May 13, 2016

nigeria

By: “DK”
Country Strategist


We had been traveling for days and were finally ready to board our last flight into Erbil, Iraq.  As you’d expect, its not really a popular destination so the flights into the region aren’t typically that full.  But even by war zone standards, the line to board was oddly short.  I squeezed onto the plane, threw my photography gear into the overhead bin, and settled into my seat.

In recent years, flights like these have been packed by aid workers flooding into the country to provide help for the people.  In the non-profit/NGO world, we hear all the time about swarms of aid workers rushing into regions like this.  But this flight proved that to be untrue.  We had entire rows to ourselves while dozens more went empty. And when we landed four hours later, workers like ourselves were still hard to find.

We claimed our bags and began the heavy and enduring security process.  This is when I normally get nervous.  My passport is full of stamps from “high alert” countries that make border patrol agents wonder whether I’m sinister or just plain crazy.  These include areas where the Islamic state remains active.  While I was sure I would have my access into Iraq denied, God gave me favor with the interviewer.

“Welcome to Iraq, Mr. DK,” he said with a smile.

Several checkpoints later, we crashed for the night before leaving for the war zone that would be our home for the next several weeks.  As the van pulled into the refugee camp, you could feel the oppressive evil looming overhead.  It was clearly a demonic place.  There were no greetings from the residents like we’ve come to expect.  The adults looked dead inside.  The children rushed me, just wanting to have their pictures taken.  They pushed and shoved their way towards my camera.  Every thirty seconds or so, another wave of them would come crashing in.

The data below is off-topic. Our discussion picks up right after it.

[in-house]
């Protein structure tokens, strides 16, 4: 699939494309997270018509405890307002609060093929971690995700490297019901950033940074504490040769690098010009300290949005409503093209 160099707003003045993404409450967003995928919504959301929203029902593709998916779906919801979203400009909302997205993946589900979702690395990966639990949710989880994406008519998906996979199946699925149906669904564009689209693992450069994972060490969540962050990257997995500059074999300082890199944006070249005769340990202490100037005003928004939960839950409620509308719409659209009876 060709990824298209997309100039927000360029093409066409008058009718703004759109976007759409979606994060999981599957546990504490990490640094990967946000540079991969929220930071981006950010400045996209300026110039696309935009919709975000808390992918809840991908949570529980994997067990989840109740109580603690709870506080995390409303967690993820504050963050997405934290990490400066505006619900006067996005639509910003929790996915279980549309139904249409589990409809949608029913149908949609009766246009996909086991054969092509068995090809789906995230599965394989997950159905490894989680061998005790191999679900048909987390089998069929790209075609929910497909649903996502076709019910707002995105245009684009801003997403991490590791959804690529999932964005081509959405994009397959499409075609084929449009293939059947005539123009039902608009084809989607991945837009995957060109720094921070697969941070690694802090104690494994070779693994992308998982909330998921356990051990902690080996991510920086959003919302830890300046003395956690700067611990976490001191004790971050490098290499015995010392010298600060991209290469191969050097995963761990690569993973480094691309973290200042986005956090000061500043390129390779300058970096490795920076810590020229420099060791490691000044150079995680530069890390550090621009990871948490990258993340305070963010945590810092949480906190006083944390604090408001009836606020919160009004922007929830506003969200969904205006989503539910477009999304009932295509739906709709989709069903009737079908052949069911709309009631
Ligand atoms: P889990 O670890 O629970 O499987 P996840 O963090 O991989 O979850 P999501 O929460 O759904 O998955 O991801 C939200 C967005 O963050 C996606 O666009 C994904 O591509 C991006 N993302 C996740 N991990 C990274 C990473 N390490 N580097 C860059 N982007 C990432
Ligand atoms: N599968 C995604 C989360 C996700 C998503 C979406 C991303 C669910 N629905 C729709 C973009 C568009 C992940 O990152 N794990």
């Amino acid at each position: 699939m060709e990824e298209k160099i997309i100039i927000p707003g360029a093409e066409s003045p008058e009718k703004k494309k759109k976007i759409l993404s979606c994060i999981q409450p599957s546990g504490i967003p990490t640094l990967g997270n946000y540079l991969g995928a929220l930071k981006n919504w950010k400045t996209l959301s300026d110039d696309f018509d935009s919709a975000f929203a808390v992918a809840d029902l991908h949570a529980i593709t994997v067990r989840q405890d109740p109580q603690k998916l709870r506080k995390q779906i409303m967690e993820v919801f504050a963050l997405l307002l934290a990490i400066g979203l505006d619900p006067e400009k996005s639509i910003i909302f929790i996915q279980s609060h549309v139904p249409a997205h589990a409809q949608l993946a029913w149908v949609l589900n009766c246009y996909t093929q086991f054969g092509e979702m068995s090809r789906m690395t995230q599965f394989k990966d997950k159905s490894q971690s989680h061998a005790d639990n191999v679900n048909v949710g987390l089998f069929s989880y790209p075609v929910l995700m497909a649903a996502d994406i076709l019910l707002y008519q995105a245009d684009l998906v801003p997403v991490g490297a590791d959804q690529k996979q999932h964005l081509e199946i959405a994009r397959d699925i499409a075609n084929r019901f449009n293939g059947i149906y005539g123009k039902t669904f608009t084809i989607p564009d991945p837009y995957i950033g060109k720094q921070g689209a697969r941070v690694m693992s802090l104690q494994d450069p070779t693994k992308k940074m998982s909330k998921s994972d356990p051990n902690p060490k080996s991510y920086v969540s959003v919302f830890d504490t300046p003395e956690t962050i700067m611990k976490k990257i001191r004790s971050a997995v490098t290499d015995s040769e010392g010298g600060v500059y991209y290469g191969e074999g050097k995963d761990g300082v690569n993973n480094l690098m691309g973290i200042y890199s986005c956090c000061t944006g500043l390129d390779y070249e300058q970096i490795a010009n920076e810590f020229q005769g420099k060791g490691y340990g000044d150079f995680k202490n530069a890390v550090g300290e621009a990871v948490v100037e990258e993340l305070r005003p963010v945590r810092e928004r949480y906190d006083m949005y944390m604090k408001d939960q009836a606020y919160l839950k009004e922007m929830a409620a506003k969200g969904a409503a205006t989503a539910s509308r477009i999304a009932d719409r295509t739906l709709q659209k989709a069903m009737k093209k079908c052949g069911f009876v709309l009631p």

In a place so dismal that a picture of yourself is worth pushing others over to see, the people remained rather callous towards our efforts, almost numb to our compassion.  As the sea of children finally subsided, a large man with a mood as fierce as his beard stormed towards us.  He was clearly upset that we were there despite our official UNICEF authorization.  As he screamed at us, our translator had difficulty understanding him.  I later learned he was speaking a mix between Arabic and his own tribal tongue.  But through of all his anger and frustration, the point was still clear.

“I am sick and tired of people like you coming in, taking video, photographs, and interviews, and claiming to help but never returning!”

The heartbreaking reality is that his anger is justified.  The empty planes.  The rush of kids wanting their pictures taken.  The callous response from the adults.  All of it paints a vivid picture of what’s truly happening in places like Iraq.  People come, talk sympathetically, and leave without demonstrating any true compassion or action.  The organization who stays, serves, and invests is a rare commodity.

In this place, perhaps more than any other, words are empty.  The only language people understand anymore is action.  There is simply no viable substitute.  We, the Church, must speak this language or blend into the white noise of these people’s lives.   We must be invested in every sense of the word.  Christ didn’t call us to arm-chair activism.  He called us to mission.

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